Does Art Work for You? Glyn Mon Hughes on Why Turning Your Office into a Gallery Can Have Impact on Business
Byline: Glyn Mon Hughes
FINE art always seems to attract the wealthy and successful.
Charles - brother of Maurice, now Lord - Saatchi has famously collected art for many years and founded the Saatchi Gallery on London's South Bank. The Sainsbury family donated millions to set up the Sainsbury Centre for Visual Arts at the University of East Anglia which housed part of the family's extensive collections. The supermarket dynasty also contributed to the extensions to the National Gallery in Trafalgar Square, London.
But the Saatchis and the Sainsburys were in the enviable position of being able to purchase works outright. What about companies which would like to get on the rickety ladder leading to the artist's garret and purchase works for themselves?
Practically impossible, in most cases. Prices quoted for many pieces resemble telephone numbers, thus putting Picasso totally out of the reach of the average solicitor from Porthmadog - probably.
Yet there are ways round the problem. According to Rachel Jones, director of Arts & Business in Wales, the demand for installing art in the workplace in Wales has seen an explosion in the last year.
``Quite often, it will be a simple exhibition in the workplace - popular with solicitors and accountants, '' she said. ``We're even brokering an event in a members' club, which is unusual.
``These kind of people can't afford to buy art by well-established artists but they can offer space for an exhibition in which they will use the opportunity to put on a show by young, emerging artists. It's good for their client base but, even more important, it's good for these young people to have an exhibition in a place they'd never normally consider as a venue for a show. If clients come in and the artist is there, they can explain their works, can talk to people and sell their work. ''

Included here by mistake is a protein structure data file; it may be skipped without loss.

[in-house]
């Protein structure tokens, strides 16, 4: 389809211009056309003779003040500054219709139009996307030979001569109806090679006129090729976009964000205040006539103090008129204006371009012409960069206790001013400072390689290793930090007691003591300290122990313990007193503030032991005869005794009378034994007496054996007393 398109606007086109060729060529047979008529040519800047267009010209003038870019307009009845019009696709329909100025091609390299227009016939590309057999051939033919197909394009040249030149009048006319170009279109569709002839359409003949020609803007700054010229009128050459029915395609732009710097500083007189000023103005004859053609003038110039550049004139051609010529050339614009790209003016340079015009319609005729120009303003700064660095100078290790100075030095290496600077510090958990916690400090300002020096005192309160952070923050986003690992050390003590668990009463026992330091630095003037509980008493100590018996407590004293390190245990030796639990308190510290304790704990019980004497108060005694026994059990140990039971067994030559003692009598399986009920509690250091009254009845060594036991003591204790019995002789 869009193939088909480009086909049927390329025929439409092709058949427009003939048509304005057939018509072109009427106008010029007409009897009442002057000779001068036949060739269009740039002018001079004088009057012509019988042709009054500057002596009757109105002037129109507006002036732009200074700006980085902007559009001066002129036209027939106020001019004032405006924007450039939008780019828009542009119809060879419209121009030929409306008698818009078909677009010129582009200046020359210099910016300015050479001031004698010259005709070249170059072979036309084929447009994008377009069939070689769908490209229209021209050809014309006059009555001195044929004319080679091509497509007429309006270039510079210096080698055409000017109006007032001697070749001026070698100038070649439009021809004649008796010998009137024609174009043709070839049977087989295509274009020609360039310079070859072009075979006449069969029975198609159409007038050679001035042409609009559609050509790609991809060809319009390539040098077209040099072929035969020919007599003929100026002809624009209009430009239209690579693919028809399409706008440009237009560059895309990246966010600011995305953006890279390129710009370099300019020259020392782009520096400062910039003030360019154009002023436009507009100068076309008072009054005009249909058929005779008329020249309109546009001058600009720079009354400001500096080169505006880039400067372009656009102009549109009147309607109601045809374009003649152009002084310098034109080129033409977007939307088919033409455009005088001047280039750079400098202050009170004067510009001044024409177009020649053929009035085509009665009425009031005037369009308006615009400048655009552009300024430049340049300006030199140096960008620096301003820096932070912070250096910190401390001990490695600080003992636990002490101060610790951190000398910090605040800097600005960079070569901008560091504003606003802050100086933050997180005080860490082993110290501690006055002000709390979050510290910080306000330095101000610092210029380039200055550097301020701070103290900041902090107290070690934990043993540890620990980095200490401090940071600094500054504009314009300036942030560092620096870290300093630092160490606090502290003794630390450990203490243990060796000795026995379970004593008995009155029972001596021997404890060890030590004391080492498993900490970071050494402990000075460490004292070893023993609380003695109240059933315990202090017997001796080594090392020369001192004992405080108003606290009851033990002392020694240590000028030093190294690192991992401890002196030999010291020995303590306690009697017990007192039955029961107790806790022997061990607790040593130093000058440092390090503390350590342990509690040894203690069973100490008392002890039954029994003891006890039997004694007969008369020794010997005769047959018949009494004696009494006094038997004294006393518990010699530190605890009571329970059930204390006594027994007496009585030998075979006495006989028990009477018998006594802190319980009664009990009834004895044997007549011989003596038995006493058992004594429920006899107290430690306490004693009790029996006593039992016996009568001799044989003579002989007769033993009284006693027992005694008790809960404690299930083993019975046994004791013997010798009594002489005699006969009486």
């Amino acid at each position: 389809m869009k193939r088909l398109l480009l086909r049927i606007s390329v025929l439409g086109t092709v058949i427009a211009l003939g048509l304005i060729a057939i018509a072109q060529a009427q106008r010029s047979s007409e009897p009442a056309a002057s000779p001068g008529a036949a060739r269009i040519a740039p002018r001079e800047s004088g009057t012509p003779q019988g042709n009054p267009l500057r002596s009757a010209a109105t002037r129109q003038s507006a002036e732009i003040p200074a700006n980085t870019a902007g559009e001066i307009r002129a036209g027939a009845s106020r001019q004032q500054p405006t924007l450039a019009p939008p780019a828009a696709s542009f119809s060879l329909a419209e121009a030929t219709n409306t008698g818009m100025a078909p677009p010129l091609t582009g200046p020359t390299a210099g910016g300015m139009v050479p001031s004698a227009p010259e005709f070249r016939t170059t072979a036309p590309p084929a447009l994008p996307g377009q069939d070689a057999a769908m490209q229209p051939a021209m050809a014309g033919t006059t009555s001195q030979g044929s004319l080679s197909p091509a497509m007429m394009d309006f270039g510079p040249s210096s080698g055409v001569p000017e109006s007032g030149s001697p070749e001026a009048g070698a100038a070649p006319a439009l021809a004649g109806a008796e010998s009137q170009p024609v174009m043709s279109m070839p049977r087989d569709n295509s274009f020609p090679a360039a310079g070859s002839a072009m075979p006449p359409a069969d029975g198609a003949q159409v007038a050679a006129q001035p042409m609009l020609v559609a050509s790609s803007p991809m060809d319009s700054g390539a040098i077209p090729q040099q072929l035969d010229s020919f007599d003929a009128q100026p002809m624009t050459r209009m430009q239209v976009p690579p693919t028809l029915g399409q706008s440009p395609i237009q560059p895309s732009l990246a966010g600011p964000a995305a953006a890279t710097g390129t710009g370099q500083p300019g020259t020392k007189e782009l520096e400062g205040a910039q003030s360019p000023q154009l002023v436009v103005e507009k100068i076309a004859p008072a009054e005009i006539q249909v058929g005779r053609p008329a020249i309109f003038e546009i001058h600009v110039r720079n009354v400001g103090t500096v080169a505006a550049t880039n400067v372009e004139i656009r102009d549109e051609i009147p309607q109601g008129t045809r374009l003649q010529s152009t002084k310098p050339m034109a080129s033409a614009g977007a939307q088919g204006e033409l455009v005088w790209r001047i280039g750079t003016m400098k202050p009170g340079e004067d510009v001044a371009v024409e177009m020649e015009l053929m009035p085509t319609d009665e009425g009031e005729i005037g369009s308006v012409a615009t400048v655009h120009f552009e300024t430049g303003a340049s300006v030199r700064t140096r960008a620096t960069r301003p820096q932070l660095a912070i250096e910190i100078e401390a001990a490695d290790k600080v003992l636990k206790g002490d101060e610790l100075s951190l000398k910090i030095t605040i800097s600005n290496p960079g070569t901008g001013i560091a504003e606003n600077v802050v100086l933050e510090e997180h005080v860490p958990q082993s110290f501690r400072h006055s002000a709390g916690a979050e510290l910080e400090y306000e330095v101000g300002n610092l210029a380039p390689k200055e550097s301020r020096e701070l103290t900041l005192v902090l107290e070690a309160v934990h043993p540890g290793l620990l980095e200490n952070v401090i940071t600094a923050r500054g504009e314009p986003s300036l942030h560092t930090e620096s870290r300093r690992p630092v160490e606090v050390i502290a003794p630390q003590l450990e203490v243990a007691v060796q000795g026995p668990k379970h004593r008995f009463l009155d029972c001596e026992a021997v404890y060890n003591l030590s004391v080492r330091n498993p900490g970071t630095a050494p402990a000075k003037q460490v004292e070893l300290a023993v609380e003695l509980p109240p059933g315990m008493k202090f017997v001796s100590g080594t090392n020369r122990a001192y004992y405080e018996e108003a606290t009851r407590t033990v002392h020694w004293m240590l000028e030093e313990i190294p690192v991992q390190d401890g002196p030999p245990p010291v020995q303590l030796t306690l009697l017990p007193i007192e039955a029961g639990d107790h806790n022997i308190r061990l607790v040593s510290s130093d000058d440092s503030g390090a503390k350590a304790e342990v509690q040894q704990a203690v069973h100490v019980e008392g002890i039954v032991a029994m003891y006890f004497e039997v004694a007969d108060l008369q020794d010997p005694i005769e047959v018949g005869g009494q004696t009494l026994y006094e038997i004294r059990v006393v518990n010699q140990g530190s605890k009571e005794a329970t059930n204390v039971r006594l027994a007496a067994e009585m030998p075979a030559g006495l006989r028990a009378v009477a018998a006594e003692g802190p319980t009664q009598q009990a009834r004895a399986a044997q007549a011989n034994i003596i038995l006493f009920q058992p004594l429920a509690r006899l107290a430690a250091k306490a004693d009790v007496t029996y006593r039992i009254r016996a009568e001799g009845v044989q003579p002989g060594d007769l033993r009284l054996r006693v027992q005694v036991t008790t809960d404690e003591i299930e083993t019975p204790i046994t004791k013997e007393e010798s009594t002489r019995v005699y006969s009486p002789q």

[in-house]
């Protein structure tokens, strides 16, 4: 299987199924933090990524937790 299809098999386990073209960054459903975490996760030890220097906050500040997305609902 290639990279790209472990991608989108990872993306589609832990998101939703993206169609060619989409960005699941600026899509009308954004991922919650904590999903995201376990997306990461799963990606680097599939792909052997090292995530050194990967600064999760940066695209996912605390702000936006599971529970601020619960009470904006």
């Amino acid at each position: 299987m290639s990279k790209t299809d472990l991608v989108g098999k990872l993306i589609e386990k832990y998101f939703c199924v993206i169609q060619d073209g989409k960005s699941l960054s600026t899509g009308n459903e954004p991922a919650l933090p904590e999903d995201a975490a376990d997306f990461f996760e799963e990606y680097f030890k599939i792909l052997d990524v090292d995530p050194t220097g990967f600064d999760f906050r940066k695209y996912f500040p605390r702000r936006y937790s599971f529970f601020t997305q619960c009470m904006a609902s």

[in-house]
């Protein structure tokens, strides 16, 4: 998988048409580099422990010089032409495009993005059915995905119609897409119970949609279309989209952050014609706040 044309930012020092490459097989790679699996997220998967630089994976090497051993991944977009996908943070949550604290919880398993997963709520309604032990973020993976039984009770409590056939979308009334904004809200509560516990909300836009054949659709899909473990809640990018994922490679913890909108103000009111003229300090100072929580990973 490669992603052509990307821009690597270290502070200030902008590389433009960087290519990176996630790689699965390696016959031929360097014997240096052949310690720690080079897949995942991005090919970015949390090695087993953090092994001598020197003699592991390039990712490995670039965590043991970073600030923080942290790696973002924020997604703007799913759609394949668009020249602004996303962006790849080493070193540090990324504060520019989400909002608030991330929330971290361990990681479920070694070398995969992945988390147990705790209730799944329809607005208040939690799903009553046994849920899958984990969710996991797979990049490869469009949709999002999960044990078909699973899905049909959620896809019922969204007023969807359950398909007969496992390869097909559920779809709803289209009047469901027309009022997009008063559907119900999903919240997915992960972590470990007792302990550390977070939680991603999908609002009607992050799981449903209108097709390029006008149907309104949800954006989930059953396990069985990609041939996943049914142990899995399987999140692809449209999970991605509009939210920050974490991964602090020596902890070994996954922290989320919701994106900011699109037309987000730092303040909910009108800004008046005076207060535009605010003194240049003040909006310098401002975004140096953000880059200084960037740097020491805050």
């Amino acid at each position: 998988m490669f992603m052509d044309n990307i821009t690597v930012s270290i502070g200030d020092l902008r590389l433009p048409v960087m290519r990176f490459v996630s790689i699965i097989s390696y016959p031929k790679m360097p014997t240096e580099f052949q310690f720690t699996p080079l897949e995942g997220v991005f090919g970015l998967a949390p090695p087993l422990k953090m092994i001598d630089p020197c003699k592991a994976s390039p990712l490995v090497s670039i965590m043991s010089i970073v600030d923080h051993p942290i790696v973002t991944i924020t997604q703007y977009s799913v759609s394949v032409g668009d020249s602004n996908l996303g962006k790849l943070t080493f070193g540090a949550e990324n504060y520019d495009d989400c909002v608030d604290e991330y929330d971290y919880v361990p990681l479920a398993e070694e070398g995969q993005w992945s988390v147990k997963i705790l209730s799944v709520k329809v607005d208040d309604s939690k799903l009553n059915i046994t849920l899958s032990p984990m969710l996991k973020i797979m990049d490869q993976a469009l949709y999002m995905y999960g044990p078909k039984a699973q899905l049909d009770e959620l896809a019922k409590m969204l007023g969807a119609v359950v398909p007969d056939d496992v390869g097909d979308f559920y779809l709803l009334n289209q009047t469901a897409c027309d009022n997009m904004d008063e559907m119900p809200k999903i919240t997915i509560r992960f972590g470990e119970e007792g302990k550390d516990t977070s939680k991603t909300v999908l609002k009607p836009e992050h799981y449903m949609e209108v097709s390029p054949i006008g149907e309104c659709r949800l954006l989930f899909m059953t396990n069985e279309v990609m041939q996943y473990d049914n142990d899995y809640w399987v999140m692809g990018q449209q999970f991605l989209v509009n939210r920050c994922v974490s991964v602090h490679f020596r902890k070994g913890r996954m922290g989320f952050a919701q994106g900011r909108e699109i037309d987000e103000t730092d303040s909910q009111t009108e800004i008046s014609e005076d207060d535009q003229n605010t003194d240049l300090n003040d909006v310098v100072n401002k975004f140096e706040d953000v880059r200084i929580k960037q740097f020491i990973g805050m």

Peter Saunders, chairman of Tywyn-based Halo Foods, is an avid collector of art, and finds that makes a substantial difference to the workplace.
``There are two aspects of art in Halo Foods, '' he said. ``Outside the factory shop, we have the sculpture park. There, a number of sculptors have designed seats, so people can buy a honey ice cream and sit on a sculpture to eat it! It also means the 120, 000 visitors a year to our shop come into contact with works of art.
``In our offices, we have lots of original works of art. They're mine, really, and I spread them around as there's not enough room in my house.
``I've always loved art and people do remark on it when they visit. They get a sense of quality and an idea this business is different - it's a quality business. ''
But does it suit all the workforce? Is it rather exclusive?
``Quite the reverse, '' said Saunders. ``It doesn't matter whether someone wears a suit or wears overalls. I've come out to find someone I don't know looking at a work of art and that has opened a good many conversations for me.
``At present, I have a six feet by five feet contemporary work by Shani Rhys James in my office. It certainly provokes reactions! And that's what it's all about. ''
Art is also being used in staff development programmes. One North Wales company which successfully employed these methods was Llanberis-based DMM International.
``Shelley Hocknell, an artist who paints climbers, worked with staff to create a gallery using recycled materials from the factory, '' said Arts & Business's Jones. ``That got a lot of people involved in an art project. ''
Lorraine Hopkins is the Llandudno-based North Wales representative of Arts & Business. Her experience is similar to that of Jones.
``There are loads of projects taking place in North Wales, '' she said. ``Take Heritage Hardwood Conservatories, of Gaerwen, for instance. …